The iHelp consortium is building an ambitious and far-reaching study using several inter-connected approaches to contribute to more effective risk detection and prevention of pancreatic cancer using predictive interventions that should influence both practice and policy. The aim is that the results of this study can subsequently be implemented in the prevention of other health conditions that are similarly difficult to detect and diagnose.
Using AI with Big Data in healthcare presents opportunities and challenges. AI has the potential to bridge Big Data and clinical applications, but there is a need for evaluation and review from the perspective of medical ethics, public health, and other social science disciplines. Beyond the architectural complexity and the complexity of integrating the data from a myriad of sources, it is crucial that any application of AI to Big Data in a clinical setting consider the patient as well. This includes ethical considerations as well as whether and how the data are reliable, accurate, and even useful for improving patient outcomes. This is especially true when analyzing data from social media. Here, our project must be especially sensitive to social, cultural, age, and other issues that affect access to social media and thus representation in these data.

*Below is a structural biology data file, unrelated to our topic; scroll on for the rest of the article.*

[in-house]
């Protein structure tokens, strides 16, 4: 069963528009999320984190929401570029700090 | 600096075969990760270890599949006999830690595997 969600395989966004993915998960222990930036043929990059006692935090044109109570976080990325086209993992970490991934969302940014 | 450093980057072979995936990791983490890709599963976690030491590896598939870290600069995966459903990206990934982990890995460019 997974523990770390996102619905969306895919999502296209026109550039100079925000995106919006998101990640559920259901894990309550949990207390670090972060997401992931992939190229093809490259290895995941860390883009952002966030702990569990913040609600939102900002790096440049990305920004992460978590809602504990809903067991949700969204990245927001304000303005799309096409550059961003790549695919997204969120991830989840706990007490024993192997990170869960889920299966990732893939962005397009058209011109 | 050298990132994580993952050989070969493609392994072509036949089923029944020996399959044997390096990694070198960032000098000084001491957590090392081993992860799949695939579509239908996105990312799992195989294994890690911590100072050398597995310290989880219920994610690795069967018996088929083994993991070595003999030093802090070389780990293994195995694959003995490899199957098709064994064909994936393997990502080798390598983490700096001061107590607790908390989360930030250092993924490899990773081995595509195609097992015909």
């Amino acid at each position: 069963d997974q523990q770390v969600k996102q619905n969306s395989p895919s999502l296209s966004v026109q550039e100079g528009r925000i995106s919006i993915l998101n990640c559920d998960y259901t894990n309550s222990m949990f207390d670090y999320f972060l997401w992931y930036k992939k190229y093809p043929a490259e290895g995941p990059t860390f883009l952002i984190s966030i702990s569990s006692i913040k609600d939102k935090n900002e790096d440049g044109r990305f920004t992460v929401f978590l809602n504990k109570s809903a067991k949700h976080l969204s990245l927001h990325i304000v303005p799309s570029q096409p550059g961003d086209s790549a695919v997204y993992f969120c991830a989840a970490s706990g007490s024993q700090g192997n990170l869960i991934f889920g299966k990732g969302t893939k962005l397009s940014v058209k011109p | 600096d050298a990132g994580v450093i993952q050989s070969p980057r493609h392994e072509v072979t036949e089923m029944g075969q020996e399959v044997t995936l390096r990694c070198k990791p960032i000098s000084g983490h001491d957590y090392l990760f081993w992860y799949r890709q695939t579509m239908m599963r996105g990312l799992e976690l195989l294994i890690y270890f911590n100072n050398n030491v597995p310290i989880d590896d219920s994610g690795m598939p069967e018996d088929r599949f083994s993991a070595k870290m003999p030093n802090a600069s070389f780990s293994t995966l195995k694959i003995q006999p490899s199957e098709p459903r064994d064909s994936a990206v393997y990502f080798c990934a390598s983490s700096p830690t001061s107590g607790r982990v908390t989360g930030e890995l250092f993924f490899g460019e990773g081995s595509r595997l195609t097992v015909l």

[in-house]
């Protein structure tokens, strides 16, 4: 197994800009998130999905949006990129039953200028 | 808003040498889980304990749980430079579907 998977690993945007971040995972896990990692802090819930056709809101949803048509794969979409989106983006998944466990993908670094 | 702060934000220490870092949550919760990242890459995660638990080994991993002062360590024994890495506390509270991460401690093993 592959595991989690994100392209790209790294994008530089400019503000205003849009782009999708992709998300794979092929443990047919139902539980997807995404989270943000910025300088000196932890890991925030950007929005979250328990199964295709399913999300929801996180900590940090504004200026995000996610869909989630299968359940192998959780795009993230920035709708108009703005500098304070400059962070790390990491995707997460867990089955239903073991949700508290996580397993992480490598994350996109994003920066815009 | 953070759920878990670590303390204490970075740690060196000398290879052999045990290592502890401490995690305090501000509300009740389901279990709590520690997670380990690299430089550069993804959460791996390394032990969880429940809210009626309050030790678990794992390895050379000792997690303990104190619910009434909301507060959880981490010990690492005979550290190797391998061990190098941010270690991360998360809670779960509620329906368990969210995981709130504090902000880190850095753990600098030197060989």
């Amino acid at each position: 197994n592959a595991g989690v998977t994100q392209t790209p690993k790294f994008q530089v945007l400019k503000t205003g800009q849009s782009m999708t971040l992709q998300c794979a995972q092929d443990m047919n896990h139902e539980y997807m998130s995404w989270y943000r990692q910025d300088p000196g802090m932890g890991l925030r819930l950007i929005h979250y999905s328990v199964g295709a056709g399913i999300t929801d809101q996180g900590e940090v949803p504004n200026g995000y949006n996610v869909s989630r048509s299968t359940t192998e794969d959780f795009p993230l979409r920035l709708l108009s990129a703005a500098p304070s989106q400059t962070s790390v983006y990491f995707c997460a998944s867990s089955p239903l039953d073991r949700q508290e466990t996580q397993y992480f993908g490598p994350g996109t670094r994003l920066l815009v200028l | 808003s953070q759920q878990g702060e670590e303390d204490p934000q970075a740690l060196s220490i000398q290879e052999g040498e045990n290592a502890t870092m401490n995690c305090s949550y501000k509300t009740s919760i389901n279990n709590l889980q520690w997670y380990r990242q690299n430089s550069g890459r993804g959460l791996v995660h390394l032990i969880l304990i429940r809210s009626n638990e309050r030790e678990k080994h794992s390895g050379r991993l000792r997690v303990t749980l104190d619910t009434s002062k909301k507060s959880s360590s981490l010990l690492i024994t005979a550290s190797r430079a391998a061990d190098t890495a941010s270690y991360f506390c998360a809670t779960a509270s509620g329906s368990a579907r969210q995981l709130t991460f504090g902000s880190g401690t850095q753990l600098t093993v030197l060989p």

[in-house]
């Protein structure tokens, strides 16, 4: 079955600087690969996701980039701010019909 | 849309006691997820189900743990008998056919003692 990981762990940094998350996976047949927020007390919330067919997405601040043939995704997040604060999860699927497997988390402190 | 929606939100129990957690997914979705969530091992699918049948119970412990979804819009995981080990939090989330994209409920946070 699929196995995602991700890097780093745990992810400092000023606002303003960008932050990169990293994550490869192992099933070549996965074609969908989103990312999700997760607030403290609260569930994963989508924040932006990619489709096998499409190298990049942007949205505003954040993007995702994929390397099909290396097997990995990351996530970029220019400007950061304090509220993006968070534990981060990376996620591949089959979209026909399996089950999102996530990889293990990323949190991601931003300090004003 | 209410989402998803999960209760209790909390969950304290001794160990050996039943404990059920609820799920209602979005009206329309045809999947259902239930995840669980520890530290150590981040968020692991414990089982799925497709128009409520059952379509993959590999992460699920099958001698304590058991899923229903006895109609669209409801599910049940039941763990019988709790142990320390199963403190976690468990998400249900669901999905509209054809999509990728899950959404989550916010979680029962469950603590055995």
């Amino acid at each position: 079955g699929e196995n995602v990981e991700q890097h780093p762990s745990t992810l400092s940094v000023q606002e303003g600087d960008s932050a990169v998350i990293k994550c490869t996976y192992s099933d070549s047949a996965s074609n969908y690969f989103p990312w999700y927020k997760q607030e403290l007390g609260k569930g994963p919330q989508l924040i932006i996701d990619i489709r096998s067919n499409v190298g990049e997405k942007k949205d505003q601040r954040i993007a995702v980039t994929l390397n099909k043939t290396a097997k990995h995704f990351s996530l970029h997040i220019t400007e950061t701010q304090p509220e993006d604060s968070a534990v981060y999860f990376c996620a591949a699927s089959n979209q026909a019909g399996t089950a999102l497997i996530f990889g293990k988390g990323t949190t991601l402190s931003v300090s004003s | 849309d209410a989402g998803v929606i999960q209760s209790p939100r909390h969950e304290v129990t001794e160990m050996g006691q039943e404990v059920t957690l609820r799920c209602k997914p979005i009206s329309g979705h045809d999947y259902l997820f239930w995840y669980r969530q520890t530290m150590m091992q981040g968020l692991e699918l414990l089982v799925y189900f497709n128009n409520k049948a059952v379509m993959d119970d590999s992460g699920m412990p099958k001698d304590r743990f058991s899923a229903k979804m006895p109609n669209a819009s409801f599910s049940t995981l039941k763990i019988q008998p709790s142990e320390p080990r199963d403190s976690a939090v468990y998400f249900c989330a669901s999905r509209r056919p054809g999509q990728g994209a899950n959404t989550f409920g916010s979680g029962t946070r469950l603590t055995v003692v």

In November 2021, the 193 Member States at UNESCO’s General Conference adopted the Recommendation on the Ethics of Artificial Intelligence, the very first global standard-setting instrument on the subject. The aim is not only to protect but also to promote human rights and human dignity. An ethical guiding compass and a global normative bedrock allowing to build strong respect for the rule of law in the digital world. The binding “EU AI act” is close to becoming a reality now as it targets specific applications of artificial intelligence, not general systems. As in Virginia Dignum‘s optimistic vision of the future, artificial intelligence makes everyone’s lives better. We need to have a better understanding of the risks. AI is not alone in wavering between ethical and commercial ambitions. Questions of AI and ethics must be taken seriously. These important ethical considerations are something the iHelp consortium is aware of and works continuously with. Our Ethics Board consisting of three experts from external organizations works in line with fundamental standard rules (The European Standards Organisations (ESOs)) including other requirements ensuring the safety of people and businesses as well as risks that we must address to avoid undesirable outcomes.
It is not like we can either get ethical, reliable AI or we can get innovation. We can have both.
Regulation is necessary so that we do not waste time on misguided sidetracks. A viable way forward may be a type of driver’s license for AI services, to reduce the risks while we jointly produce a plan for its future use.